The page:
M. I. Ogumefu
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The Yoruba people are an ethnic group from West Africa. This book is a collection of 40 short folk tales.
This book has 60 pages in the PDF version, and was originally published in 1929.
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Excerpt from 'Yoruba Legends'
THE ancient King Oduduwa had a great many grandchildren, and on his death he divided among them all his possessions. But his youngest grandson, Oranyan, was at that time away hunting, and when he returned home he learnt that his brothers and cousins had inherited the old King’s money, cattle, beads, native cloths, and crowns, but that to himself nothing was left but twenty-one pieces of iron, a cock, and some soil tied up in a rag.
At that time the whole earth was covered with water, on the surface of which the people lived.
The resourceful Oranyan spread upon the water his pieces of iron, and upon the iron he placed the scrap of cloth, and upon the cloth the soil, and on the soil the cock.
The cock scratched with his feet and scattered the soil far and wide, so that the ocean was partly filled up and islands appeared everywhere. The pieces of iron became the mineral wealth hidden under the ground.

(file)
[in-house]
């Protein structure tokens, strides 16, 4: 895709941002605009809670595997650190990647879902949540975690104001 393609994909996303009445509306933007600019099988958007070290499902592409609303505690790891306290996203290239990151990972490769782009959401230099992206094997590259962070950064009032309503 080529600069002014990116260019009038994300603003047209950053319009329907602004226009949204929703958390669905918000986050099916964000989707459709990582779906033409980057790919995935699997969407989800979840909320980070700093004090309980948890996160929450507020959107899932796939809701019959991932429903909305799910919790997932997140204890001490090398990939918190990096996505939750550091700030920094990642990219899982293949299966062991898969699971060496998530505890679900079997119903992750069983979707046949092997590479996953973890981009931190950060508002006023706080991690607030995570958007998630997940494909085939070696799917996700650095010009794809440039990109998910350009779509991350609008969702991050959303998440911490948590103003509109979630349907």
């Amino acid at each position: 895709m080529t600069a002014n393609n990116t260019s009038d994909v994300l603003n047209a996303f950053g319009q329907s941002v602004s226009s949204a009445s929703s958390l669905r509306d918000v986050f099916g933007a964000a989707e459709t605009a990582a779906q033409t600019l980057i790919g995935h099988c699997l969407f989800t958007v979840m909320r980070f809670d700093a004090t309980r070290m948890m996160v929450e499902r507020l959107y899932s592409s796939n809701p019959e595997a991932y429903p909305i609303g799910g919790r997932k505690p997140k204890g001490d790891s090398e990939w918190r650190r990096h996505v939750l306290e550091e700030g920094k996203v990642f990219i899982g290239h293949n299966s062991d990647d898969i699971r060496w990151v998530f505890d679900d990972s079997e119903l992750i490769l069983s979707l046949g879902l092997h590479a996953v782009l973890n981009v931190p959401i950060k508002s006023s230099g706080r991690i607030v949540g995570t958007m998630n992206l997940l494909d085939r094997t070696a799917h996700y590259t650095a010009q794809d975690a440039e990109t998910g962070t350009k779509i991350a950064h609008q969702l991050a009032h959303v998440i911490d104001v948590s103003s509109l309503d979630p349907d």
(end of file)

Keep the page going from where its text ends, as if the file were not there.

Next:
Now Oranyan’s brothers and cousins all desired to live on the land, and Oranyan allowed them to do so on payment of tribute. He thus became King of all the Yorubas, and was rich and prosperous through his grandfather’s inheritance.
A CERTAIN King named Sango sent two slaves to a distant country on an important mission.
In due course they returned, and he found that one slave had achieved successfully what he had been sent to do, while the other had accomplished nothing.
TheKing therefore rewarded the first with high honours, and commanded the second to receive a hundred and twenty-two razor cuts all over his body.
This was a severe punishment, but when the scars healed, they gave to the slave a very remarkable appearance, which greatly took the fancy of the King’s wives.
Sango therefore decided that cuts should in future be given, not as punishment, but as a sign of royalty, and he placed himself at once in the hands of the markers. However, he could only bear two cuts, and so from that day two cuts on the arm have been the sign of royalty, and various other cuts came to be the marks of different tribes.